This is a key work in the early Renaissance development of bronze statuettes in northern Italy. Its creator, Bartolomeo Bellano, was a disciple of Donatello’s, as is documented by a payment in connection with that master’s Judith Slaying Holofernes (ca. 1459, Palazzo Vecchio, Florence). His independent work began with a bronze statue of Pope Paul II in Perugia (1466 – 67, now lost) and a series of Old Testament subjects in relief for the choir screen of the basilica of San Antonio (Il Santo) in Padua (1484 – 90), which features small-scale figures standing out in high relief from their backgrounds. As we know from Giorgio Vasari’s biography, he went on to execute a number of small metal figures for the pope and for others, and he has been recognized as one of the earliest Italian sculptors to make a specialty of bronze statuettes.
David with the Head of Goliath has long been admired as one of Bellano’s masterpieces in bronze.[ 3] Its debt to Donatello’s famous nude David (ca. 1455, Museo Nazionale del Bargello, Florence) is reflected in the hero’s pose with hip swung out and one arm akimbo and the gigantic head of Goliath at his feet. Bellano dressed David in a short tunic with many pleats — Wilhelm von Bode once described the sculptor’s boldly chiseled drapery as like crumpled paper. The youthful victor’s accessories include a gorget decorated with a head, probably of Medusa, in a classical allusion; boots rolled down to the calf; and a shoulder bag, whose strap crosses the right shoulder. His weapons are a sling, still weighted by a stone, and a large sword. Having hit his foe with a projectile — stones scattered on the base give a sense that the battle has just taken place — David triumphs over his dead opponent. The triangular gash in the giant’s forehead indicates the cause of death, while the curved blade is clearly the implement that was used to lop off the giant’s head. David’s graceful pose, his limbs in contrapposto, emphasizes his youth and suggests serenity in the aftermath of violent conflict.
Scholars divide over the relationship of this to other small bronzes by Bellano, notably a variant David in the Philadelphia Museum of Art and a Saint Jerome and the Lion in the Musée du Louvre, Paris. Hans Weihrauch saw the Philadelphia example as more clearly derivative of Donatello and believed it therefore to be earlier than the Museum’s David; John Pope-Hennessy followed this line of reasoning in dating the Philadelphia example to about 1466 and the present version later. Museum curator James Draper believed, to the contrary, that the taut pose and sharp faceting of the Museum’s statuette align it with such early works by the artist as the Miracle of the Mule relief in Il Santo (1469 – 72) and that the bulkier body, more static composition, and chunkier faceting of the Philadelphia David reflect Bellano’s advancing style, as represented by the Saint Jerome in Paris.[ 7] Some scholars wondered whether the Davids under discussion are in fact by two different hands, but Draper sees them as from different phases of one career. Most recently Volker Krahn has reaffirmed the early dating of the Museum’s example, calling it Bellano’s masterwork in the small bronze format. A number of later versions testify to the continuing esteem in which this sculpture was held well into the sixteenth century.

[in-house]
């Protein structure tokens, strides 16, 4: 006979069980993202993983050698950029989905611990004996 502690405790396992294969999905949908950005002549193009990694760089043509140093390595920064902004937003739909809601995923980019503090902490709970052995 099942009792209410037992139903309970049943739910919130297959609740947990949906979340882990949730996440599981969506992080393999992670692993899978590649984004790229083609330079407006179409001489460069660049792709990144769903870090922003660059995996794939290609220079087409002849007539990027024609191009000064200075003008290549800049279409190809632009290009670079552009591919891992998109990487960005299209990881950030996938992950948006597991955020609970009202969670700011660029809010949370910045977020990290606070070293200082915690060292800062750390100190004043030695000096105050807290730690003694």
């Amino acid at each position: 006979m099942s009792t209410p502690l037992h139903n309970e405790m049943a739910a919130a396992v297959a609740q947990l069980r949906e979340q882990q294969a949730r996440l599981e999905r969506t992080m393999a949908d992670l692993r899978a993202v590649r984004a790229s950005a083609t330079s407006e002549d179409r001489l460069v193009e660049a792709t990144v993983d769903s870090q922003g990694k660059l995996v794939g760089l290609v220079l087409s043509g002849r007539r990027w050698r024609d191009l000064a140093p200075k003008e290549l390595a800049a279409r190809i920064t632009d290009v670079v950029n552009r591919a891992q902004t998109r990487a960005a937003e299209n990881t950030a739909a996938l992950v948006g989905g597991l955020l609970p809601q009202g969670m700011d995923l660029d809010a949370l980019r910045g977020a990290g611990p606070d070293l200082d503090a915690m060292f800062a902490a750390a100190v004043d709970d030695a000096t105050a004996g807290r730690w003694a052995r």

[Ian Wardropper. European Sculpture, 1400–1900, in the Metropolitan Museum of Art. New York, 2011, no. 6, pp. 26–29.]
 Volker Krahn. "Bellano, Bartolomeo." In The Dictionary of Art, edited by Jane Turner, vol. 3, pp. 636–67. New York, 1996, p. 636.
 Giorgio Vasari. Le vite de’ più eccellenti pittori, scultori ed archetettori. 2nd ed. 3 vols. Florence, 1568. 1906 ed., edited by Gaetano Milanesi. 9 vols. Florence, 1906, vol. 2, p. 606.
 Volker Krahn. "Bellano (Belani; Belanus; Vellano), Bartolomeo." In Allgemeines Künstlerlexikon: Die bildenden Künstler aller Zeiten und Völker, vol. 8, pp. 438–39. Munich, 1994, p. 439.
 Wilhelm von Bode. "Lo scultore Bartolomeo Bellano da Padova." Archivio storico dell’arte 4 (1891), pp. 397–416, p. 412.
 Hans R. Weihrauch. Europäische Bronzestatuetten, 15.–18. Jahrhundert. Braunschweig, 1967, pp. 97 – 98.
 John Pope-Hennessy. Luca della Robbia. Itahca, N.Y., 1980, p. 264, under no. 57.
 Draper in Italian Renaissance Sculpture in the Time of Donatello: An Exhibition to Commemorate the 600th Anniversary of Donatello’s Birth and the 100th Anniversary of the Detroit Institute of Arts. Exh. cat. Detroit Institute of Arts; Kimbell Art Museum, Fort Worth; 1985–86. Detroit, 1985, pp. 225 – 26, no. 82.
 Charles Avery. "Donatello Celebrations: A Major Exhibition at Detroit, Fort Worth and Florence." Apollo 123 (January 1986), pp. 14–18, p. 18; Bruce Boucher. "Detroit and Fort Worth: Sculpture in the Time of Donatello." Burlington Magazine 128 (January 1986), pp. 67–68, p. 68. Draper dates the Philadelphia and Paris bronzes to the time of Bellano’s Monument to Pietro Roccabonella in the church of San Francesco, Padua (finished in 1498), on the basis of "a markedly blockier approach to modeling"; James David Draper. Bertoldo di Giovanni, Sculptor of the Medici Household: Critical Reappraisal and Catalogue Raisonné. Columbia, Mo., 1992, pp. 35 – 36.
 Volker Krahn in Von allen Seiten schön: Bronzen der Renaissance und des Barock. Wilhelm von Bode zum 150. Geburstag. Exh. cat. edited by Volker Krahn. Altes Museum, Berlin; 1995–96. Berlin, 1995, p. 136.
 John Pope-Hennessy. The Frick Collection: An Illustrated Catalogue. Val. 3, Sculpture: Italian. New York, 1970, p. 68, lists the known versions. After that book was published, another version came up for sale at Sotheby Parke Bernet, New York, March 23 – 24, 1973, no. 94.
Charles Fairfax Murray ; [ Duveen Brothers , New York; sold to Goldman ] ; Henry Goldman (until 1948; sale, Parke-Bernet Galleries, February 28, 1948, no . 64; sold to Love); C. Ruxton Love, Jr. (1948–64; to MMA)